I made slow progress. I could execute my routine perfectly but I was marked down by the judges for my habitual frown of concentration and for looking down at my feet. At that stage I didn’t have any concept that I was competing against other girls. I was barely aware of the judges circling the outskirts of the dance floor with notepads and critical eyes, or of the trophies glinting under the lights on stage. In those early days I made it through from the early rounds, weaving through a crowded dance floor, to the call backs and then down to the final heats, with only eight other dancers. I always came away with something, a small token trophy, but I was a serial runner-up who rarely won first place. 

I loved going out onto the dance floor then, with no expectations. The music for solo freestyle was fast tempo disco, my favourite being a particular upbeat Abba re-mix that would send me flying around the dance floor with a smile, which was usually when I did manage to win. I loved the applause, the steady beat of spectators clapping their hands was powerful, especially when I’d been called back for a final round or a spot light solo, with the music and clapping punctuated by an audience chanting the number pinned onto my costume while I danced. 

Only in an abstract way did I understand that the goal was to finish in first place. It didn’t matter to me, I wasn't upset when I didn’t make it, unlike some of the dancers who would be inconsolable after defeat, crying ugly shoulder heaving tears. I was distracted, busy enjoying the attention I got for being precocious, basking in a glow of early popularity while the older girls from my dance school fought over who got to do my hair.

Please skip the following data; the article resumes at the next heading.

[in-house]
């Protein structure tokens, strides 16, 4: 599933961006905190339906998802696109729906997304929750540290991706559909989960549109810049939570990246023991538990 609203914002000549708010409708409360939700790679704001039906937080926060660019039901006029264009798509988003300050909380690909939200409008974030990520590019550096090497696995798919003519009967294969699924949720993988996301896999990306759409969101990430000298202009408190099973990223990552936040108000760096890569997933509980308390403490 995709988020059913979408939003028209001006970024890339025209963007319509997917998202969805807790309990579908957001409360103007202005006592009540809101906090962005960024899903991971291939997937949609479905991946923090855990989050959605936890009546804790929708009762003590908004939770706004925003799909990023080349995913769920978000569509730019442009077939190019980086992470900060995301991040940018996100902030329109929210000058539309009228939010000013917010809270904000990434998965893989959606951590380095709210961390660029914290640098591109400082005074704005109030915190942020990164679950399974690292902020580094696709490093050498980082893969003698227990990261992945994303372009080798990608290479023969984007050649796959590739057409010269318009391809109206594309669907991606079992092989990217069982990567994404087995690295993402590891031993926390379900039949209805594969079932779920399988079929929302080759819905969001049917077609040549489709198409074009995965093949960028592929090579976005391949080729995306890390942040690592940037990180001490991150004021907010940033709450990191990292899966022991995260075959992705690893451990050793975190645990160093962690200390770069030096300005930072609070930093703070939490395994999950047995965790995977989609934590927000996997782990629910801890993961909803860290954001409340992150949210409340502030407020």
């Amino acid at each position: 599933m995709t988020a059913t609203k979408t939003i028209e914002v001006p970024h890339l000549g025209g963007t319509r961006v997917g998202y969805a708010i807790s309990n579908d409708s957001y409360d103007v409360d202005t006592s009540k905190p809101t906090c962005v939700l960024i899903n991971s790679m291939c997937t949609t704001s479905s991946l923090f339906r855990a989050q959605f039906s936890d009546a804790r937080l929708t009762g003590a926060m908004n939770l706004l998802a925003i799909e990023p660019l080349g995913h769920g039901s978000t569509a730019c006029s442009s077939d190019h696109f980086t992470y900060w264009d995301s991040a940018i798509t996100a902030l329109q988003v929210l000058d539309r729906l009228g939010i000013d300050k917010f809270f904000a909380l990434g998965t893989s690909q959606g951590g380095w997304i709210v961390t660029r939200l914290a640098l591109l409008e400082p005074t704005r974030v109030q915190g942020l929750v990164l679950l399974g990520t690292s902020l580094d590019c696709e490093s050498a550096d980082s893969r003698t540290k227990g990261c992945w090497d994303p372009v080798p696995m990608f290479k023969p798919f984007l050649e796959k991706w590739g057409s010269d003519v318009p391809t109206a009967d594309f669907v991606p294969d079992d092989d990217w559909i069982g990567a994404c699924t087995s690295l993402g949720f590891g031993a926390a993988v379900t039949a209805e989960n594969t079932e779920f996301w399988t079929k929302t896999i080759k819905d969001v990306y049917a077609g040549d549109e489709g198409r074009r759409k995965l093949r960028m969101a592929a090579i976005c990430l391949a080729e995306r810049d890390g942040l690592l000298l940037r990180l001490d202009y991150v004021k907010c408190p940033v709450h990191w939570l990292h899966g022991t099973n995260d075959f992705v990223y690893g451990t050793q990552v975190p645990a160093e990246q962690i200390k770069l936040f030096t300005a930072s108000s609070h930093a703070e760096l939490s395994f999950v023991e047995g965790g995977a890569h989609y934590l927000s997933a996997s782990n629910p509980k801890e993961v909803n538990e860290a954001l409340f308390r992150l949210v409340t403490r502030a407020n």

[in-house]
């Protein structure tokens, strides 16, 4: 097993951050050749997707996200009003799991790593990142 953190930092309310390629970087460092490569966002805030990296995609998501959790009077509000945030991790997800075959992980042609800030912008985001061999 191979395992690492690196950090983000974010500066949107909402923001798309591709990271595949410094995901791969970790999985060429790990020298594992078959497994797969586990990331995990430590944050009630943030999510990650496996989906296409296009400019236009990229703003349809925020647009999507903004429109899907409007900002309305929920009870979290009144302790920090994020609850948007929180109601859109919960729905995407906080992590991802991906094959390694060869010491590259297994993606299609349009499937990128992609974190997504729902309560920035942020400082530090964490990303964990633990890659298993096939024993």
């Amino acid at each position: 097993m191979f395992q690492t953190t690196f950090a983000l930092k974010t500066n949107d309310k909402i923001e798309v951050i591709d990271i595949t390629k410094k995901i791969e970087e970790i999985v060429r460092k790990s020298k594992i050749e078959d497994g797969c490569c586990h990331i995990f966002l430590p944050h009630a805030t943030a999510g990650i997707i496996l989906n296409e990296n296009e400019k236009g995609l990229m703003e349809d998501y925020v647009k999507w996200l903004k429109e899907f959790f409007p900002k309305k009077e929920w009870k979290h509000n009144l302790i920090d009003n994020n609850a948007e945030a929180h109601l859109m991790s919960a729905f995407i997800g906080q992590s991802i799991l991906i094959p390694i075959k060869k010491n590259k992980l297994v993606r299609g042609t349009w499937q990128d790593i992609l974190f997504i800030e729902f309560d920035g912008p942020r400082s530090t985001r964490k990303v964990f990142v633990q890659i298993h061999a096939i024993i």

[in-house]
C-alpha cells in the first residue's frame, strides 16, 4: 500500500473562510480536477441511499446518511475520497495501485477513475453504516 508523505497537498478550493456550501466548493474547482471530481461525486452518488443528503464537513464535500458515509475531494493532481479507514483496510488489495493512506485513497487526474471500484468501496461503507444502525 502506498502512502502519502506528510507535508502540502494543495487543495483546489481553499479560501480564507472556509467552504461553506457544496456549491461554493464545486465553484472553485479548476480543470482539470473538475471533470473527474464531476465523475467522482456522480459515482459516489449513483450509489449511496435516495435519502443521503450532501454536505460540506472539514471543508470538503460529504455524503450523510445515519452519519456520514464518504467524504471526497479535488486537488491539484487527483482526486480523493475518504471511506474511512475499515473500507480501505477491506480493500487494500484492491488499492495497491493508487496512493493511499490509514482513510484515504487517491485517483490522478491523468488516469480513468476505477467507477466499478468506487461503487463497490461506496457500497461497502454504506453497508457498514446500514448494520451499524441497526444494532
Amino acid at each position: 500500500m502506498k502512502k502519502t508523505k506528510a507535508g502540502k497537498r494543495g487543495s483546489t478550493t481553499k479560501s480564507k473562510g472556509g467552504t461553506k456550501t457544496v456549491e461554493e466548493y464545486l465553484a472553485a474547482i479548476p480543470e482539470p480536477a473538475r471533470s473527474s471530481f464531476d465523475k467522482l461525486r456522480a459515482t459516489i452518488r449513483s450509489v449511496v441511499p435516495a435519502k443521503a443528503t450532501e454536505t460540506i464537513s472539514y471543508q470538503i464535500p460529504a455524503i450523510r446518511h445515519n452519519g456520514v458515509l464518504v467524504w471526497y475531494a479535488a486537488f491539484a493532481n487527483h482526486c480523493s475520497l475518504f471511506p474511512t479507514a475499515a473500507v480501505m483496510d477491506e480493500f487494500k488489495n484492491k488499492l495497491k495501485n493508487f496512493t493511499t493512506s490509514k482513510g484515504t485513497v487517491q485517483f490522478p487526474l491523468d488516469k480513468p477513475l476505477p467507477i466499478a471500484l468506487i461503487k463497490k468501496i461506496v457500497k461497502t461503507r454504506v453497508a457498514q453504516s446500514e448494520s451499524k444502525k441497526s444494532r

The first time the other dancers put me in full make-up I did as I was told. I sat as still as a mannequin with my eyes closed for what seemed like hours while they sprayed and pinned until my hair was sticky and hard. They painted my face with wet heavy make-up that dried onto my skin like a mask. When they were done they held a mirror in front of my face and I burst into tears. The face in front of me was terrifying, a stranger with purple painted eyes and unnatural sparkling lips and jewelled hair. I wasn’t prepared for such a transformation and panicked when I was unable to recognise myself. When I was six my mother gave me my own vanity case, complete with a full kit of make-up. I knew how to cleanse, tone and moisturise long before I ever picked up Glamour or Cosmopolitan. 

Competitions and lessons became more regular and I started to win in my age group. I moved up a status and began having private lessons where Diane or Don curated my own dance routines to perform at events. As dance teachers they were terrifying, they had villainous arched eyebrows and stern mouths with voices that could cut through loud music and across a room crowed with excitable children and teenagers. Inclinations to chatter or fool around were subdued with one quick freezing glare. Their methods were military, drilling us until we got it right, humiliating us at the front of the class if we persisted in getting it wrong. We all did as we were told and followed their footsteps. As well as teaching they judged in competitions and on exam boards, they knew the criteria and the prejudices we were being evaluated against. This was serious, it wasn’t just about how well you danced, it was also how you held yourself, smiling at all times. You had to use the whole floor when you danced, making eye contact was crucial, you had to make each judge feel as though you were dancing for them.